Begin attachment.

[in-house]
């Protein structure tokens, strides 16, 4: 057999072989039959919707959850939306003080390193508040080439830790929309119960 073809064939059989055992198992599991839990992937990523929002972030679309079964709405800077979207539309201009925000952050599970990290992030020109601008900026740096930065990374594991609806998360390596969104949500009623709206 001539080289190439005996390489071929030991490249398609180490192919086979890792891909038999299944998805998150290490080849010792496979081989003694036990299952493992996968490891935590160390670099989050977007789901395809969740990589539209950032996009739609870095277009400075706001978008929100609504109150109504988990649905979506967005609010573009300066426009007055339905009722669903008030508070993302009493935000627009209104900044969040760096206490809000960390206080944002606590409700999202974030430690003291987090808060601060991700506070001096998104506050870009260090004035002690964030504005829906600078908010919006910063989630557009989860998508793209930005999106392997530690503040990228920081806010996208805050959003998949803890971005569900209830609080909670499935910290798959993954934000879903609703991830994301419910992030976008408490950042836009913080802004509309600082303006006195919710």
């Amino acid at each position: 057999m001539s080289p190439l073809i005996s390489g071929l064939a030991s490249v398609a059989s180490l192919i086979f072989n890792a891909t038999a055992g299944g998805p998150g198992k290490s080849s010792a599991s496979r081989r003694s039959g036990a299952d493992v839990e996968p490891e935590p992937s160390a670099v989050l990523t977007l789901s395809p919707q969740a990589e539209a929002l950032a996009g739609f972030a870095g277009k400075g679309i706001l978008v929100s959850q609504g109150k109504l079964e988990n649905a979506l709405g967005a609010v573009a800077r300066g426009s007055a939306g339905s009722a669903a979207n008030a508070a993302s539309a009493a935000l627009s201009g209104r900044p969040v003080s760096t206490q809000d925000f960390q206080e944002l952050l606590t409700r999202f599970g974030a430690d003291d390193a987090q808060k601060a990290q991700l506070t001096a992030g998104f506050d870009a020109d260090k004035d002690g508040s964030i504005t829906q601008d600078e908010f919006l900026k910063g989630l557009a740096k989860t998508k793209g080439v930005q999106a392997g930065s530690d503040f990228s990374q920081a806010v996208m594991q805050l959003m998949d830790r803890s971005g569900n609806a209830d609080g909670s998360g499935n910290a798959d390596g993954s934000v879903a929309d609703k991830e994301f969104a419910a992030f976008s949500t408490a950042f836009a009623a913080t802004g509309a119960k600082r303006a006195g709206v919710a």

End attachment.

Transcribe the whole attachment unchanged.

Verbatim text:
[in-house]
């Protein structure tokens, strides 16, 4: 057999072989039959919707959850939306003080390193508040080439830790929309119960 073809064939059989055992198992599991839990992937990523929002972030679309079964709405800077979207539309201009925000952050599970990290992030020109601008900026740096930065990374594991609806998360390596969104949500009623709206 001539080289190439005996390489071929030991490249398609180490192919086979890792891909038999299944998805998150290490080849010792496979081989003694036990299952493992996968490891935590160390670099989050977007789901395809969740990589539209950032996009739609870095277009400075706001978008929100609504109150109504988990649905979506967005609010573009300066426009007055339905009722669903008030508070993302009493935000627009209104900044969040760096206490809000960390206080944002606590409700999202974030430690003291987090808060601060991700506070001096998104506050870009260090004035002690964030504005829906600078908010919006910063989630557009989860998508793209930005999106392997530690503040990228920081806010996208805050959003998949803890971005569900209830609080909670499935910290798959993954934000879903609703991830994301419910992030976008408490950042836009913080802004509309600082303006006195919710």
């Amino acid at each position: 057999m001539s080289p190439l073809i005996s390489g071929l064939a030991s490249v398609a059989s180490l192919i086979f072989n890792a891909t038999a055992g299944g998805p998150g198992k290490s080849s010792a599991s496979r081989r003694s039959g036990a299952d493992v839990e996968p490891e935590p992937s160390a670099v989050l990523t977007l789901s395809p919707q969740a990589e539209a929002l950032a996009g739609f972030a870095g277009k400075g679309i706001l978008v929100s959850q609504g109150k109504l079964e988990n649905a979506l709405g967005a609010v573009a800077r300066g426009s007055a939306g339905s009722a669903a979207n008030a508070a993302s539309a009493a935000l627009s201009g209104r900044p969040v003080s760096t206490q809000d925000f960390q206080e944002l952050l606590t409700r999202f599970g974030a430690d003291d390193a987090q808060k601060a990290q991700l506070t001096a992030g998104f506050d870009a020109d260090k004035d002690g508040s964030i504005t829906q601008d600078e908010f919006l900026k910063g989630l557009a740096k989860t998508k793209g080439v930005q999106a392997g930065s530690d503040f990228s990374q920081a806010v996208m594991q805050l959003m998949d830790r803890s971005g569900n609806a209830d609080g909670s998360g499935n910290a798959d390596g993954s934000v879903a929309d609703k991830e994301f969104a419910a992030f976008s949500t408490a950042f836009a009623a913080t802004g509309a119960k600082r303006a006195g709206v919710a």